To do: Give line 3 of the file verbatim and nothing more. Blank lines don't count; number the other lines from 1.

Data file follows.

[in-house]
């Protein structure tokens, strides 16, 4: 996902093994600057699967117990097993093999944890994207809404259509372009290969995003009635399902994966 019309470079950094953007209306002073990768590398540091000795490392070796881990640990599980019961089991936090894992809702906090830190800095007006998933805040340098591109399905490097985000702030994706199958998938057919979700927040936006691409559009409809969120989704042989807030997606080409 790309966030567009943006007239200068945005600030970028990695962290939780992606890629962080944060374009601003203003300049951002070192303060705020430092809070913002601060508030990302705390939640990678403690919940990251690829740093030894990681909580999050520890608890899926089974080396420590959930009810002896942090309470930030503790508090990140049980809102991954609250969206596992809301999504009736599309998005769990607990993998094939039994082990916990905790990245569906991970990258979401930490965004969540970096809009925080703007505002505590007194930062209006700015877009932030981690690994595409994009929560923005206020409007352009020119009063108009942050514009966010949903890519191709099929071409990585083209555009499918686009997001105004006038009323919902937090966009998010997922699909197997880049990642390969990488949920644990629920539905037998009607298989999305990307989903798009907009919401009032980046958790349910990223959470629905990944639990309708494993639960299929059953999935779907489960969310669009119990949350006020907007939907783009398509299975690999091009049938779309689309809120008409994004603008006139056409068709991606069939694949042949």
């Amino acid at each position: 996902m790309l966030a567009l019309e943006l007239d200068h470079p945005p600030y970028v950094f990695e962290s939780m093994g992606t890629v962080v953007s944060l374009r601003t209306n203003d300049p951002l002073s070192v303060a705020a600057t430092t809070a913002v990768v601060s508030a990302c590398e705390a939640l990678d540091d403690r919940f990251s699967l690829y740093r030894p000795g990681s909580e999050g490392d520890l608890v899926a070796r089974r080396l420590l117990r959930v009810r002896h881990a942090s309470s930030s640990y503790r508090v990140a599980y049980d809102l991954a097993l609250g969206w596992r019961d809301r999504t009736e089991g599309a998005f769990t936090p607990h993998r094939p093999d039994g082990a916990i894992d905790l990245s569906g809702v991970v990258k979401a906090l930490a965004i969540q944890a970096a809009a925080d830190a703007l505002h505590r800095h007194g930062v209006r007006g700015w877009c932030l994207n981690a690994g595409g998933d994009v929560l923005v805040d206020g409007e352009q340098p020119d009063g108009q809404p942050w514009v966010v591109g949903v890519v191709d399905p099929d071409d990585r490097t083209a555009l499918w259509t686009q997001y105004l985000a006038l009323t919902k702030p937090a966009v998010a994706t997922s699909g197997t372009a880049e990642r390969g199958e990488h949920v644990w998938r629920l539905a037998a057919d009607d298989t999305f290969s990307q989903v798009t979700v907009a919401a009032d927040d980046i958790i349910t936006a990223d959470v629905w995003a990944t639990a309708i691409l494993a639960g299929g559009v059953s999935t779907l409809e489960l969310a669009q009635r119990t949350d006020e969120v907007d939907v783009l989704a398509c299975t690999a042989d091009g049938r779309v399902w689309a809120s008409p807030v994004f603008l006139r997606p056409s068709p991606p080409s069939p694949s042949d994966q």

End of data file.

């Amino acid at each position: 996902m790309l966030a567009l019309e943006l007239d200068h470079p945005p600030y970028v950094f990695e962290s939780m093994g992606t890629v962080v953007s944060l374009r601003t209306n203003d300049p951002l002073s070192v303060a705020a600057t430092t809070a913002v990768v601060s508030a990302c590398e705390a939640l990678d540091d403690r919940f990251s699967l690829y740093r030894p000795g990681s909580e999050g490392d520890l608890v899926a070796r089974r080396l420590l117990r959930v009810r002896h881990a942090s309470s930030s640990y503790r508090v990140a599980y049980d809102l991954a097993l609250g969206w596992r019961d809301r999504t009736e089991g599309a998005f769990t936090p607990h993998r094939p093999d039994g082990a916990i894992d905790l990245s569906g809702v991970v990258k979401a906090l930490a965004i969540q944890a970096a809009a925080d830190a703007l505002h505590r800095h007194g930062v209006r007006g700015w877009c932030l994207n981690a690994g595409g998933d994009v929560l923005v805040d206020g409007e352009q340098p020119d009063g108009q809404p942050w514009v966010v591109g949903v890519v191709d399905p099929d071409d990585r490097t083209a555009l499918w259509t686009q997001y105004l985000a006038l009323t919902k702030p937090a966009v998010a994706t997922s699909g197997t372009a880049e990642r390969g199958e990488h949920v644990w998938r629920l539905a037998a057919d009607d298989t999305f290969s990307q989903v798009t979700v907009a919401a009032d927040d980046i958790i349910t936006a990223d959470v629905w995003a990944t639990a309708i691409l494993a639960g299929g559009v059953s999935t779907l409809e489960l969310a669009q009635r119990t949350d006020e969120v907007d939907v783009l989704a398509c299975t690999a042989d091009g049938r779309v399902w689309a809120s008409p807030v994004f603008l006139r997606p056409s068709p991606p080409s069939p694949s042949d994966q």